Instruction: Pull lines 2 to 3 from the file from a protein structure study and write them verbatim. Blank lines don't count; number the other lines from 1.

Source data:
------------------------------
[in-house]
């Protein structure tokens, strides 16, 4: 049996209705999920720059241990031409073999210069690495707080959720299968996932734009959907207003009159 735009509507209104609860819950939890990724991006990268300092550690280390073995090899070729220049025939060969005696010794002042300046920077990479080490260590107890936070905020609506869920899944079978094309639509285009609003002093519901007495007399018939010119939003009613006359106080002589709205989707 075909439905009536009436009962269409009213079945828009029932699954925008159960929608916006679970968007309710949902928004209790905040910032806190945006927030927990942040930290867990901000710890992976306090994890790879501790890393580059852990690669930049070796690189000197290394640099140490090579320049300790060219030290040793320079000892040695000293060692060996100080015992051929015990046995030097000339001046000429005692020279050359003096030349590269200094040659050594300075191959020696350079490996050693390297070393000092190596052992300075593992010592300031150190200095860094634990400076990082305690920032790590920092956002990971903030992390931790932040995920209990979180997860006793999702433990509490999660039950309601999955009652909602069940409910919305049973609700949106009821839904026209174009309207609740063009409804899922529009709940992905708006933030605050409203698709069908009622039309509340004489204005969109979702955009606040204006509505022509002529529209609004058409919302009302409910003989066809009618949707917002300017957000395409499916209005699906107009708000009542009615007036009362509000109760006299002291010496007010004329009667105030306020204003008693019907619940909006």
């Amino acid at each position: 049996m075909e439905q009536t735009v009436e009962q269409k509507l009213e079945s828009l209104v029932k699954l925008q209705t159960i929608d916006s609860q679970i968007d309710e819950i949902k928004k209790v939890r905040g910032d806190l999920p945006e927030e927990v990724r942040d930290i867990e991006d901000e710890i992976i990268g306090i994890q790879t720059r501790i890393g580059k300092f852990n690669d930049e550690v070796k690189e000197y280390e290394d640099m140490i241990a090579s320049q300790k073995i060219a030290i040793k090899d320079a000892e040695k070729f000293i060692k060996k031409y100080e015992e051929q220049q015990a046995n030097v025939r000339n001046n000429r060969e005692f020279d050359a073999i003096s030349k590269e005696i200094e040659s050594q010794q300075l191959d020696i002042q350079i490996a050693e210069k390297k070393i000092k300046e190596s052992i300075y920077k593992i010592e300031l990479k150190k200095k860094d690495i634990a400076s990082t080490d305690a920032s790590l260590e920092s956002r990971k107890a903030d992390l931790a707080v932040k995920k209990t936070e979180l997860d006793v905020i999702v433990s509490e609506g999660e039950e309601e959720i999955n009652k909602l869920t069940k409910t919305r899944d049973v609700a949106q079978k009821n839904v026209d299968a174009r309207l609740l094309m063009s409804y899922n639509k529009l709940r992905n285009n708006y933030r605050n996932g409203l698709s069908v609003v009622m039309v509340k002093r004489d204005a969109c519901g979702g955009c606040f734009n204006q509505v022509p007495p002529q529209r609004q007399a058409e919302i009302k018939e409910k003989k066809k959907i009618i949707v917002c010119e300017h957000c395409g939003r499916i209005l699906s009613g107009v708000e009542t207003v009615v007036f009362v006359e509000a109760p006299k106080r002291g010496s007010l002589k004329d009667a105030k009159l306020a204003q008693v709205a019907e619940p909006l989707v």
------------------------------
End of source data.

């Protein structure tokens, strides 16, 4: 049996209705999920720059241990031409073999210069690495707080959720299968996932734009959907207003009159 735009509507209104609860819950939890990724991006990268300092550690280390073995090899070729220049025939060969005696010794002042300046920077990479080490260590107890936070905020609506869920899944079978094309639509285009609003002093519901007495007399018939010119939003009613006359106080002589709205989707 075909439905009536009436009962269409009213079945828009029932699954925008159960929608916006679970968007309710949902928004209790905040910032806190945006927030927990942040930290867990901000710890992976306090994890790879501790890393580059852990690669930049070796690189000197290394640099140490090579320049300790060219030290040793320079000892040695000293060692060996100080015992051929015990046995030097000339001046000429005692020279050359003096030349590269200094040659050594300075191959020696350079490996050693390297070393000092190596052992300075593992010592300031150190200095860094634990400076990082305690920032790590920092956002990971903030992390931790932040995920209990979180997860006793999702433990509490999660039950309601999955009652909602069940409910919305049973609700949106009821839904026209174009309207609740063009409804899922529009709940992905708006933030605050409203698709069908009622039309509340004489204005969109979702955009606040204006509505022509002529529209609004058409919302009302409910003989066809009618949707917002300017957000395409499916209005699906107009708000009542009615007036009362509000109760006299002291010496007010004329009667105030306020204003008693019907619940909006």
């Amino acid at each position: 049996m075909e439905q009536t735009v009436e009962q269409k509507l009213e079945s828009l209104v029932k699954l925008q209705t159960i929608d916006s609860q679970i968007d309710e819950i949902k928004k209790v939890r905040g910032d806190l999920p945006e927030e927990v990724r942040d930290i867990e991006d901000e710890i992976i990268g306090i994890q790879t720059r501790i890393g580059k300092f852990n690669d930049e550690v070796k690189e000197y280390e290394d640099m140490i241990a090579s320049q300790k073995i060219a030290i040793k090899d320079a000892e040695k070729f000293i060692k060996k031409y100080e015992e051929q220049q015990a046995n030097v025939r000339n001046n000429r060969e005692f020279d050359a073999i003096s030349k590269e005696i200094e040659s050594q010794q300075l191959d020696i002042q350079i490996a050693e210069k390297k070393i000092k300046e190596s052992i300075y920077k593992i010592e300031l990479k150190k200095k860094d690495i634990a400076s990082t080490d305690a920032s790590l260590e920092s956002r990971k107890a903030d992390l931790a707080v932040k995920k209990t936070e979180l997860d006793v905020i999702v433990s509490e609506g999660e039950e309601e959720i999955n009652k909602l869920t069940k409910t919305r899944d049973v609700a949106q079978k009821n839904v026209d299968a174009r309207l609740l094309m063009s409804y899922n639509k529009l709940r992905n285009n708006y933030r605050n996932g409203l698709s069908v609003v009622m039309v509340k002093r004489d204005a969109c519901g979702g955009c606040f734009n204006q509505v022509p007495p002529q529209r609004q007399a058409e919302i009302k018939e409910k003989k066809k959907i009618i949707v917002c010119e300017h957000c395409g939003r499916i209005l699906s009613g107009v708000e009542t207003v009615v007036f009362v006359e509000a109760p006299k106080r002291g010496s007010l002589k004329d009667a105030k009159l306020a204003q008693v709205a019907e619940p909006l989707v």